Wednesday, 29 July 2015

WF/WFW/WFDY Assembly Tips

Removing Support Structures

Carefully remove the support structure from the wagon.  It is suggested to use a sharp knife to cut the supports away from visible areas.  Take particular care around the steps.  Note that the steps have guards below them to protect them during production and shipping.  It is suggested to leave these guards in place until the majority of the finishing work on the wagon has been completed, to minimise the risk of damage during handling.

Once the majority of the support structure has been removed, carefully go over the wagon and cut away the small supports which typically extend from one part to another including, for example, inside the coupler housing.  An Exacto type hobby knife with a sharp pointed blade (Exacto #11 or similar) is quite useful for getting into the nooks and crannies.  

Go over the model and smooth off any remnants of the fine supports, expecially in the visible areas.  A sanding stick or small file can be useful for this.

Stiffening Rods (Optional)

The WF model includes provision for two metal rods to be inserted within the underframe structure to provide stiffness and guard against possible future warping of the plastic material over time.  Each of the transverse frame members includes two holes approx. 2.2 mm diameter, as part of the 3D print.  The metal rods also add a bit of weight to the wagon.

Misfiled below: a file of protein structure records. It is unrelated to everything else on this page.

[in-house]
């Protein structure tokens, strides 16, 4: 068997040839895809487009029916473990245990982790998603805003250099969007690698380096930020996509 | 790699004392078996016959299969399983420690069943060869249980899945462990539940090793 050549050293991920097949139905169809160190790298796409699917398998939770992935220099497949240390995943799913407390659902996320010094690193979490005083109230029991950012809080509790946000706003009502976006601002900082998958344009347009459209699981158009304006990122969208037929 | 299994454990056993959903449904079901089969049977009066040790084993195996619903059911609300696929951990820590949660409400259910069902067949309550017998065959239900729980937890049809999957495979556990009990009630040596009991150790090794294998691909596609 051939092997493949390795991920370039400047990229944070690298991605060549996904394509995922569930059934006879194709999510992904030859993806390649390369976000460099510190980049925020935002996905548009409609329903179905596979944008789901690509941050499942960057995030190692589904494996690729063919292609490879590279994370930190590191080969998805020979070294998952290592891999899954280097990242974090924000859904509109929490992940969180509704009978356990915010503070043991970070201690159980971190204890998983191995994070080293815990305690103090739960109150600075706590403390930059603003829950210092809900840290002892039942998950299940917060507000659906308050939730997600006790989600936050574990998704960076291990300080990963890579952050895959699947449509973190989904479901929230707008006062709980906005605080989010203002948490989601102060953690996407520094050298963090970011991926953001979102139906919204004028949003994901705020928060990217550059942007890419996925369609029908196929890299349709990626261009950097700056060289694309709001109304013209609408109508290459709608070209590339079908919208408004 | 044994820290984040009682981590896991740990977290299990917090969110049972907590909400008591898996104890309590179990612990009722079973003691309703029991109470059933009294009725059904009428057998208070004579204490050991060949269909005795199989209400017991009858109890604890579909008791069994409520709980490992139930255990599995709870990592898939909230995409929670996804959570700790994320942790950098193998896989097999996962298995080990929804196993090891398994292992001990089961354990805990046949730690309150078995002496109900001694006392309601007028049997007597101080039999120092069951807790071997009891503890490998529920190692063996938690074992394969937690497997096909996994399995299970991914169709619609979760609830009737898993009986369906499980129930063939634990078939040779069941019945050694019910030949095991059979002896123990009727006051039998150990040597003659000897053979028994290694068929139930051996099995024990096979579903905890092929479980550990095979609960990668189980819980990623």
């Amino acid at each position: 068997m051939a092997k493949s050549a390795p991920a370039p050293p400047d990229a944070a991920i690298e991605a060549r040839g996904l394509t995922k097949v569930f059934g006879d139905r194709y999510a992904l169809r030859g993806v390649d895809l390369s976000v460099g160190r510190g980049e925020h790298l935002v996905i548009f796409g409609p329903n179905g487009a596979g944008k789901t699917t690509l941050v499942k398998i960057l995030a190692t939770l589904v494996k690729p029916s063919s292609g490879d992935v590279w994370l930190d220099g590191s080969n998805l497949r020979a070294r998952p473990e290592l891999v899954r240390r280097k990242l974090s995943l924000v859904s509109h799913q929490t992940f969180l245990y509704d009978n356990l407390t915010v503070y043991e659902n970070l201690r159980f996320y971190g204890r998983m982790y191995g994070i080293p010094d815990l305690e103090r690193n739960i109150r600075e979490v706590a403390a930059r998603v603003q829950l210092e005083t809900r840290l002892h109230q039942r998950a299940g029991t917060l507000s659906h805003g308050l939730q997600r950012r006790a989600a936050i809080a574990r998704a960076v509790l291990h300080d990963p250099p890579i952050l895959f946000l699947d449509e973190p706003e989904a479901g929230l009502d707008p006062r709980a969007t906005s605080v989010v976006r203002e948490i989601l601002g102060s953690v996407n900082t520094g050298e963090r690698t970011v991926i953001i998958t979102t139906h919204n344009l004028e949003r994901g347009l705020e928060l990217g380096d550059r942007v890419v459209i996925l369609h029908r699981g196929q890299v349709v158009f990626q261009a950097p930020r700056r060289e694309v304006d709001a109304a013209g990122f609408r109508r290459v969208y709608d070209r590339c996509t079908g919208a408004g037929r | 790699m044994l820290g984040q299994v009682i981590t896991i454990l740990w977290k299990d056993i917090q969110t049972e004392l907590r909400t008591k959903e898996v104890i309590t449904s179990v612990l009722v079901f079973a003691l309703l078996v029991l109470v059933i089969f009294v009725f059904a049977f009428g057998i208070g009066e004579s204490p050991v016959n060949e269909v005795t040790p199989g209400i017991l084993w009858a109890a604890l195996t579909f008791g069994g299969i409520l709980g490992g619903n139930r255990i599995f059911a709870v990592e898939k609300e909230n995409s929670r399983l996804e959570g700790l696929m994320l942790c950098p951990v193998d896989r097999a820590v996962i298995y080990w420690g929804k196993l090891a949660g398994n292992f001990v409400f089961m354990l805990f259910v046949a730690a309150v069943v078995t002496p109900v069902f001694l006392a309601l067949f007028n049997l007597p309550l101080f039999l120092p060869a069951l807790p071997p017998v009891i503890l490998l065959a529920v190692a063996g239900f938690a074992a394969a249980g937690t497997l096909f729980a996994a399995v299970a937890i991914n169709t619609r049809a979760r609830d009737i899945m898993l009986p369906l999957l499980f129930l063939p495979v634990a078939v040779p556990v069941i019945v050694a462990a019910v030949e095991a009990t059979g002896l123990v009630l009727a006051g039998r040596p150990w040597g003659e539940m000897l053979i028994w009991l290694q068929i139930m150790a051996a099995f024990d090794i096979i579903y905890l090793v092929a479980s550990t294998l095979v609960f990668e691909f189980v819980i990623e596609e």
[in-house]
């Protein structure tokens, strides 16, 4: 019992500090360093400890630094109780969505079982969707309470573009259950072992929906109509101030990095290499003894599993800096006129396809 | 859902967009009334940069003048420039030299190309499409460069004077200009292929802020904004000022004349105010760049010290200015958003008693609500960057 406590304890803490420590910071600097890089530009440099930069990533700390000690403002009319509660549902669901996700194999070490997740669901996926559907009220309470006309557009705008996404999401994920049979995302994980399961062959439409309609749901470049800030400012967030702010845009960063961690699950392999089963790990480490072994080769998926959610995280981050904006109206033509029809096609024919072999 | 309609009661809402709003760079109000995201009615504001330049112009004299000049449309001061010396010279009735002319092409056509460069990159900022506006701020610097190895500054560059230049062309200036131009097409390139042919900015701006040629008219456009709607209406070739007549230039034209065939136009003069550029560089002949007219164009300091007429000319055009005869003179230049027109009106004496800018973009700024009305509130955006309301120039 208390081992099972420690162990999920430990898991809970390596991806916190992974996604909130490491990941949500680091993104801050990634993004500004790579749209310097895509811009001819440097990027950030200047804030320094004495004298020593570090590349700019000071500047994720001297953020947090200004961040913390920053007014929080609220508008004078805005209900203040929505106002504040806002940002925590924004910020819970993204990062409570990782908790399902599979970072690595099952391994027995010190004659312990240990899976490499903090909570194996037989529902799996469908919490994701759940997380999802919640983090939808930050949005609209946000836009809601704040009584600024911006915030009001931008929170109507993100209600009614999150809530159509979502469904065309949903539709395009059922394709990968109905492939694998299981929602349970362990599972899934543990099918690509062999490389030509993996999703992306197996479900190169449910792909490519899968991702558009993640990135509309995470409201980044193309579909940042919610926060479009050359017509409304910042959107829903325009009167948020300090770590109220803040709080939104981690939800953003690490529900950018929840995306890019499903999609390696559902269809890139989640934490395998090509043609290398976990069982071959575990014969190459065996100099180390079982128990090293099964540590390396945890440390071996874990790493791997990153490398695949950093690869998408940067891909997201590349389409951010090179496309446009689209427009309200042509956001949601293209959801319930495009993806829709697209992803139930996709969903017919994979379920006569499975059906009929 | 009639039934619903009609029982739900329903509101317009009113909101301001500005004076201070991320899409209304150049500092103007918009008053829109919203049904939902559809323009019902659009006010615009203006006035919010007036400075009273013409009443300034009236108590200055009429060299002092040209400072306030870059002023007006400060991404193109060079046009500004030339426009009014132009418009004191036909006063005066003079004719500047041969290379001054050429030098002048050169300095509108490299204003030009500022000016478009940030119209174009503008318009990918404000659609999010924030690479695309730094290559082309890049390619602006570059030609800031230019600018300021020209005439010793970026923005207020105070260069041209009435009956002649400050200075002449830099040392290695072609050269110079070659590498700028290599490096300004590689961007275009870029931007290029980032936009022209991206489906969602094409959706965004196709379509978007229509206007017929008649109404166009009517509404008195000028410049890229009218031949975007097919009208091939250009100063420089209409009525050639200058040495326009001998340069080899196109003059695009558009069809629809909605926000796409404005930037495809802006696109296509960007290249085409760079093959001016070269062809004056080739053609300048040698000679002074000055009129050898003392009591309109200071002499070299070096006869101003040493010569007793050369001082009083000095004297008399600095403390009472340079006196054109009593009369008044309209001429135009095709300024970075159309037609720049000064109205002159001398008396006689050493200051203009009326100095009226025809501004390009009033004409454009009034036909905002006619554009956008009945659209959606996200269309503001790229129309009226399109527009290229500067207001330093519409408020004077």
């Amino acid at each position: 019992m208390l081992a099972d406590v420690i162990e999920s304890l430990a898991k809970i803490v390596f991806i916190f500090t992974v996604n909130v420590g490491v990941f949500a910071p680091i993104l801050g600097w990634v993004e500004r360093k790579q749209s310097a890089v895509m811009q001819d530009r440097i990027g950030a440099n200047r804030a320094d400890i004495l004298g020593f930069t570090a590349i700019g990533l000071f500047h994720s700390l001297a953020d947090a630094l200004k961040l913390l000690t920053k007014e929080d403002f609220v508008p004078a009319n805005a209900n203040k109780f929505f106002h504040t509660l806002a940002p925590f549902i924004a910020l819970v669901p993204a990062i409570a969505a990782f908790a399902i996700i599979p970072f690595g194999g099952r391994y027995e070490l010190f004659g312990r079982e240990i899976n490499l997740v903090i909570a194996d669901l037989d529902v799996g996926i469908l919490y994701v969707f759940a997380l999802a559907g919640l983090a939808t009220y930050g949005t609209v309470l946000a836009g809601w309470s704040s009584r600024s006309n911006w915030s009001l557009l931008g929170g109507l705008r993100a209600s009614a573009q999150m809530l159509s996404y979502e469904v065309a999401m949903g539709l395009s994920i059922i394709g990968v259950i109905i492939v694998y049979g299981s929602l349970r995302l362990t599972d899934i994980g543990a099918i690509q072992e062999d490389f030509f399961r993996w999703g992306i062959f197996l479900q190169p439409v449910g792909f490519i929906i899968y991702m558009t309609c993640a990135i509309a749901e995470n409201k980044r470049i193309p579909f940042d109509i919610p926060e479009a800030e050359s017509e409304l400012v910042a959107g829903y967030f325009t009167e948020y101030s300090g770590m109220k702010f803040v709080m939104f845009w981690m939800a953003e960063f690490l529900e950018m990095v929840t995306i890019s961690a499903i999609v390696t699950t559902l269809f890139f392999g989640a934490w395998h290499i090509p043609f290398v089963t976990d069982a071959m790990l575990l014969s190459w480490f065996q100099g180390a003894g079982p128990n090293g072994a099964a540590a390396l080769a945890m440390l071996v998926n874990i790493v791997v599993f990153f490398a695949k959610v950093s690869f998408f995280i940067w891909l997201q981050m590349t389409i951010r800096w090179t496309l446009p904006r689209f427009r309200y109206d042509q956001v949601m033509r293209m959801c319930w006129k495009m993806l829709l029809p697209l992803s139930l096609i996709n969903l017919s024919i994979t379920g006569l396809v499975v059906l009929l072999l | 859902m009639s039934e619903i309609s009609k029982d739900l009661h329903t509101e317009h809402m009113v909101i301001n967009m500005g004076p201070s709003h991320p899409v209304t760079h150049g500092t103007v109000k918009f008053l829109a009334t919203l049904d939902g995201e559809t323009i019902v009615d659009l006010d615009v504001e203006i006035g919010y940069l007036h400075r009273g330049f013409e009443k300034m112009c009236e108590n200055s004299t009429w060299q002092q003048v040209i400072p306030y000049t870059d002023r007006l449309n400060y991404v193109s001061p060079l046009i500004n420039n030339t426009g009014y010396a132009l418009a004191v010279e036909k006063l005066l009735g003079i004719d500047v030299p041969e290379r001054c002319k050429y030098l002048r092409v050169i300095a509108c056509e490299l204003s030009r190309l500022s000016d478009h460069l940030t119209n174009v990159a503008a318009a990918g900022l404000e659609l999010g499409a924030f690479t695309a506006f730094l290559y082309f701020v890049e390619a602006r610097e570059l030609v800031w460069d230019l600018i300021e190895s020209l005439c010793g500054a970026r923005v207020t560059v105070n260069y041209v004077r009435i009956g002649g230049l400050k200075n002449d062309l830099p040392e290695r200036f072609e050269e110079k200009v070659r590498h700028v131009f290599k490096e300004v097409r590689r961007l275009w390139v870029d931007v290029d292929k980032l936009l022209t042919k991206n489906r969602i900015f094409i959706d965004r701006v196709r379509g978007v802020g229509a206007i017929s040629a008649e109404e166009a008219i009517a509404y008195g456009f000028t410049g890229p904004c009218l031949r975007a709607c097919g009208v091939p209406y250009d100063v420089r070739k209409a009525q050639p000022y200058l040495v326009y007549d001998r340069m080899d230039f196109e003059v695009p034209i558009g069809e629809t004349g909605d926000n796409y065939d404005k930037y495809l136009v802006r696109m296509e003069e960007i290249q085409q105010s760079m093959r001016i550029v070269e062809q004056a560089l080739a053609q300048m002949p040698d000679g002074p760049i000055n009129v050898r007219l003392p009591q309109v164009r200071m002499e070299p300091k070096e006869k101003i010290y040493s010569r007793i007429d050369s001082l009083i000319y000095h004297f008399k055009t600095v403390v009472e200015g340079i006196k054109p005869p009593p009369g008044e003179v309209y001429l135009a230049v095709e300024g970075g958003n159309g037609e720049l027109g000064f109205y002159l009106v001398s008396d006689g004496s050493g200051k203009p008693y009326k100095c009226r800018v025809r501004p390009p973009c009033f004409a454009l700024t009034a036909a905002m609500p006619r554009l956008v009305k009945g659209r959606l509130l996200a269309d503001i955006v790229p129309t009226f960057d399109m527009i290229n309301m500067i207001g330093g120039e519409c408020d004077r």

Location of Stiffening Rods

On the end sill, the hole for the stiffening rod is covered over by a 0.5 mm layer of plastic, opposite the handbrake assembly, as pictured below.  This can easily be drilled through for installation of the rod.  There is a corresponding hole on the diagonally opposite corner of the wagon.

Location of Hole for Stiffening Rod

The rods should be a maximum of 2 mm diameter and 188 mm long.  They can be of any strong metal, e.g. steel or brass.  One source of steel rod is threaded push-rods sold for radio controlled models by manufacturers such as Du-Bro, and available from many hobby shops.  These have a threaded section at one end, but the remainder of the rod is plain, about 1.85 mm diameter. Different lengths are available, e.g. Du-Bro #172 and #173.  Longer lengths are better as several pieces can be cut from it with less wastage.

Once the rod has been glued into position, the hole in the end sill can be filled with modelling putty and lightly sanded to restore the flat surface prior to painting.

Bogie and Coupler Mounting Holes

The mounting holes for the couplers and bogies have been printed at 1.8 mm diameter to suit 2-56 screws.  

Due to the difficulty of tapping the blind holes for the bogies, the 3D print includes vertical grooves in the sides of the holes to help the screws cut their own threads, so tapping the holes is not required nor recommended.  Note that the depth of the blind holes is 4.4 mm.  If using Kadee bogies, the supplied screws may need trimming to avoid damaging the floor of the wagon.

The maximum length for the coupler fixing screws is 4 mm.

Note: An economical source of 2-56 screws in various lengths is Little Bird Electronics.


The suggested bogies are Kadee #569 or #1569, the only difference being the width of the wheels.  Both Atlas and Athearn make similar bogies, but the advantage of the Kadee ones is that they add some weight to the wagon due to the use of a relatively heavy plastic material.


The WMC/WMD is designed for Kadee "whisker" couplers.  Either the #158 (scale size) or #148 (normal size) couplers can be used, with #262 draft gear boxes.

The draft gear boxes supplied with the couplers do not fit as they have a different mounting hole position.  The #262 draft gear boxes, which are available separately, are narrower and have been used because they allow details such as the brake hoses to be positioned the scale distance from the wagon centre line.  Also, the #262 draft gear boxes are easier to use as the lid snaps into position.